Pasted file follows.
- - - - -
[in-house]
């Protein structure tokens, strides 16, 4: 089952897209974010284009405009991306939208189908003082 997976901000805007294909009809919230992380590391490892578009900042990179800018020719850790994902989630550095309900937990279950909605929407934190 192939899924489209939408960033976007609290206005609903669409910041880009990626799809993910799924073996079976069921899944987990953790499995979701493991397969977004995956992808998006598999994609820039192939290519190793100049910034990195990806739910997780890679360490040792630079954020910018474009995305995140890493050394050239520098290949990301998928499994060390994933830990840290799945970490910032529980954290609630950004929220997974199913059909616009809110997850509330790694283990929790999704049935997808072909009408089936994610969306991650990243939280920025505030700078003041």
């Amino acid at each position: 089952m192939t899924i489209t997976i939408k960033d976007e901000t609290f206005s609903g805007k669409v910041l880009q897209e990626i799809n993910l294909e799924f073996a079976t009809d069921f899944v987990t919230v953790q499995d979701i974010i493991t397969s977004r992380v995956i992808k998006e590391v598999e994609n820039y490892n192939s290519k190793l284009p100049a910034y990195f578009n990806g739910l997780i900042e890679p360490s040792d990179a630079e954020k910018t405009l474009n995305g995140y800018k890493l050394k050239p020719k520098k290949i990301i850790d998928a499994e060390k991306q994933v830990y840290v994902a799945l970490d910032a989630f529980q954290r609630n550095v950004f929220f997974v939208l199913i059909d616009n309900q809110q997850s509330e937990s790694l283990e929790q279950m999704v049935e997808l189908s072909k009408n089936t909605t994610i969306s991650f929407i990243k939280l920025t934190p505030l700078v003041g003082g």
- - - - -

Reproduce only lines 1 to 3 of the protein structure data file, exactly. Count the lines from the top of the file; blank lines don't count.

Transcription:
[in-house]
């Protein structure tokens, strides 16, 4: 089952897209974010284009405009991306939208189908003082 997976901000805007294909009809919230992380590391490892578009900042990179800018020719850790994902989630550095309900937990279950909605929407934190 192939899924489209939408960033976007609290206005609903669409910041880009990626799809993910799924073996079976069921899944987990953790499995979701493991397969977004995956992808998006598999994609820039192939290519190793100049910034990195990806739910997780890679360490040792630079954020910018474009995305995140890493050394050239520098290949990301998928499994060390994933830990840290799945970490910032529980954290609630950004929220997974199913059909616009809110997850509330790694283990929790999704049935997808072909009408089936994610969306991650990243939280920025505030700078003041």
């Amino acid at each position: 089952m192939t899924i489209t997976i939408k960033d976007e901000t609290f206005s609903g805007k669409v910041l880009q897209e990626i799809n993910l294909e799924f073996a079976t009809d069921f899944v987990t919230v953790q499995d979701i974010i493991t397969s977004r992380v995956i992808k998006e590391v598999e994609n820039y490892n192939s290519k190793l284009p100049a910034y990195f578009n990806g739910l997780i900042e890679p360490s040792d990179a630079e954020k910018t405009l474009n995305g995140y800018k890493l050394k050239p020719k520098k290949i990301i850790d998928a499994e060390k991306q994933v830990y840290v994902a799945l970490d910032a989630f529980q954290r609630n550095v950004f929220f997974v939208l199913i059909d616009n309900q809110q997850s509330e937990s790694l283990e929790q279950m999704v049935e997808l189908s072909k009408n089936t909605t994610i969306s991650f929407i990243k939280l920025t934190p505030l700078v003041g003082g």